Alexa metrics
Live Chat

Welcome to UKFast, do you have a question? Our hosting experts have the answers.

Chat Now
Sarah UKFast | Account Manager

TCP SACK PANIC: Linux Kernel Vulnerability

2 July 2019 by Charlotte Greene

UKFast techThree related flaws have been found in the Linux kernel’s handling of TCP networking.  Let’s take a look at what this means and what you can do about it.

What is the vulnerability?

The flaws were found in the Linux kernel’s handling of TCP Selective Acknowledgement (SACK) packets, handling with low Maximum Segment Size (MSS).

The issues have been assigned multiple CVEs: CVE-2019-11477 is considered an Important severity, whereas CVE-2019-11478 and CVE-2019-11479 are considered a Moderate severity.

The most severe vulnerability could allow a remote attacker to trigger a SACK PANIC in systems running the affected software. This causes a huge drop in network efficiency and, as a result, impacts the system’s availability.

To dive deep into the tech behind this vulnerability, you can check out Red Hat’s article. But for now, how can you mitigate the risk this poses to your network?

What can you do about it?

These issues are corrected either through applying kernel patches. Patches have been issued to the mainline kernel for this and have been backported by vendors such as Red Hat.

A package update to the latest available kernel version for your distribution should be actioned. Kernel version for latest RHEL/CentOS along with Debian based systems are as follows.

RHEL/CentOS

  • RHEL/CentOS 7 (latest): kernel-3.10.0-957.21.3.el7.x86_64
  • RHEL/CentOS 6 (latest): kernel-2.6.32-754.15.3.el6.x86_64

Debian

Ubuntu versions:

What you need to check before doing the updates

Kernel updates are unlikely to cause major issues. But it’s advisable to ensure that only dependencies of the kernel package are being updated and avoid other installed packages being updated in the process.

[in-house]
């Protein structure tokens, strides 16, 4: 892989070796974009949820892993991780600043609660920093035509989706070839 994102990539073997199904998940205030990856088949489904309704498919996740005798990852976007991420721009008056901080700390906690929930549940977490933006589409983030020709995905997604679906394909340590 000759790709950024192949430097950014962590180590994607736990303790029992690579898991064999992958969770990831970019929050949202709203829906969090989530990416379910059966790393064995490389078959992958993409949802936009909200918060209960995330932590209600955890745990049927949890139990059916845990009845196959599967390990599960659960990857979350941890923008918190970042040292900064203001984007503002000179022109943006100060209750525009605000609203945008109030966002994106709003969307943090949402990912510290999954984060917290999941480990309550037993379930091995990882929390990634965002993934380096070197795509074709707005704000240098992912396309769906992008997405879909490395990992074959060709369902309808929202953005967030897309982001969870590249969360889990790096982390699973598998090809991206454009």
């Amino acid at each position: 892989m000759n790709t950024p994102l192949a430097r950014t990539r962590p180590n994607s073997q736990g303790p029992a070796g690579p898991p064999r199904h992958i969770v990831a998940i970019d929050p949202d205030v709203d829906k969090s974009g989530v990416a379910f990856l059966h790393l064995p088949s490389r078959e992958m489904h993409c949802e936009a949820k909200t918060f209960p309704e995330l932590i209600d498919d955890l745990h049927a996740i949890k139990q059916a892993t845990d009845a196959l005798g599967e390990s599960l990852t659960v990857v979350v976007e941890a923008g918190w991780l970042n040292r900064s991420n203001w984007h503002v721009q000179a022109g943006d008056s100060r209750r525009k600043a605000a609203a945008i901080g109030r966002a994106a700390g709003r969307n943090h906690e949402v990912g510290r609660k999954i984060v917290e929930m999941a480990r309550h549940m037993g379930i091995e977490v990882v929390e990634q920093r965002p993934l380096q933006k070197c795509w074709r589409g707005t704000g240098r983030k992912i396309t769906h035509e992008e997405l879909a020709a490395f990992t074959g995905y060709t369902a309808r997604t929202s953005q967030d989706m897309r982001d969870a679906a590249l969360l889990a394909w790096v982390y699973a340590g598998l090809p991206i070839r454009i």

To view current loaded kernel version: uname –r

To query all installed kernel versions:

RHEL/Centos: rpm –q kernel

Debian/Ubuntu: dpkg –list | grep linux-image

The process of doing the updates

  1. RHEL/Centos: yum update kernel  OR Debian/Ubuntu: apt-get upgrade linux-image-generic
  2. Action reboot to load the new kernel. This can be issued immediately as: shutdown –r now  OR scheduled as below (providing the at package has been installed):[root@hostname ~]# at 1am
    at> shutdown -r now
    at>  Ctrl+d
    job 2 at Date Time Year
  3. Between the time of the kernel being patched and the reboot, the following command can disable at runtime to mitigate in the interim: sysctl -w net.ipv4.tcp_sack=0

To validate the patch

To validate that the patch has been applied, the same uname –r command can be used to check the current loaded kernel. For RHEL/CentOS systems the below is also an option:

[root@mx ~]# wget https://access.redhat.com/sites/default/files/cve-2019-11477–2019-06-17-1629.sh

–2019-06-27 12:27:02–  https://access.redhat.com/sites/default/files/cve-2019-11477–2019-06-17-1629.sh

[root@mx ~]# chmod 700 cve-2019-11477–2019-06-17-1629.sh

[root@mx ~]# ./cve-2019-11477–2019-06-17-1629.sh

This will then output as below once patched:

This script (v1.0) is primarily designed to detect CVE-2019-11477 on supported Red Hat Enterprise Linux systems and kernel packages. The result may be inaccurate for other RPM based systems.

If you’re running kernel: 3.10.0-957.21.3.el7.x86_64, this system is NOT affected.

With the most qualified Linux team in the UK, our technical support is unrivaled! Explore what makes our Linux dedicated server hosting a cut above the rest.

EXPLORE OUR LINUX SERVERS